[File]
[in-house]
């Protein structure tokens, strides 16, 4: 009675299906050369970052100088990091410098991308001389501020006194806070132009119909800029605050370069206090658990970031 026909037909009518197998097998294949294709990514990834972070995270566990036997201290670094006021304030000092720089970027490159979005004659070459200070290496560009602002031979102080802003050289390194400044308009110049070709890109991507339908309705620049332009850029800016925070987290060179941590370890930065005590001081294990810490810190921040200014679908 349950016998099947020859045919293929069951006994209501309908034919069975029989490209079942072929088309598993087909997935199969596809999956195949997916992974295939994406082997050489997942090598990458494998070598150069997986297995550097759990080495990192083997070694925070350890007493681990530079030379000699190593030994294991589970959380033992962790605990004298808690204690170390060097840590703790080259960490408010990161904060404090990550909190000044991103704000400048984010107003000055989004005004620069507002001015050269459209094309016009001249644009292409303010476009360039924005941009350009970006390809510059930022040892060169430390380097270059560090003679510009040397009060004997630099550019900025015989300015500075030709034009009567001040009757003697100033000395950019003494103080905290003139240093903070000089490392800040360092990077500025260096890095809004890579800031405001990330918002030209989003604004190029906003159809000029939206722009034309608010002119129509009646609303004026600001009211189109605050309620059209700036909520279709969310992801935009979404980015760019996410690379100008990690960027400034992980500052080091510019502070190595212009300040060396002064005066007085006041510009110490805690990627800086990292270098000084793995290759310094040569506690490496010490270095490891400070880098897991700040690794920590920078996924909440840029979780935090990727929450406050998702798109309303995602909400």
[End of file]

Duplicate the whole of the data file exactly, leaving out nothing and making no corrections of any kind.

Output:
[in-house]
């Protein structure tokens, strides 16, 4: 009675299906050369970052100088990091410098991308001389501020006194806070132009119909800029605050370069206090658990970031 026909037909009518197998097998294949294709990514990834972070995270566990036997201290670094006021304030000092720089970027490159979005004659070459200070290496560009602002031979102080802003050289390194400044308009110049070709890109991507339908309705620049332009850029800016925070987290060179941590370890930065005590001081294990810490810190921040200014679908 349950016998099947020859045919293929069951006994209501309908034919069975029989490209079942072929088309598993087909997935199969596809999956195949997916992974295939994406082997050489997942090598990458494998070598150069997986297995550097759990080495990192083997070694925070350890007493681990530079030379000699190593030994294991589970959380033992962790605990004298808690204690170390060097840590703790080259960490408010990161904060404090990550909190000044991103704000400048984010107003000055989004005004620069507002001015050269459209094309016009001249644009292409303010476009360039924005941009350009970006390809510059930022040892060169430390380097270059560090003679510009040397009060004997630099550019900025015989300015500075030709034009009567001040009757003697100033000395950019003494103080905290003139240093903070000089490392800040360092990077500025260096890095809004890579800031405001990330918002030209989003604004190029906003159809000029939206722009034309608010002119129509009646609303004026600001009211189109605050309620059209700036909520279709969310992801935009979404980015760019996410690379100008990690960027400034992980500052080091510019502070190595212009300040060396002064005066007085006041510009110490805690990627800086990292270098000084793995290759310094040569506690490496010490270095490891400070880098897991700040690794920590920078996924909440840029979780935090990727929450406050998702798109309303995602909400």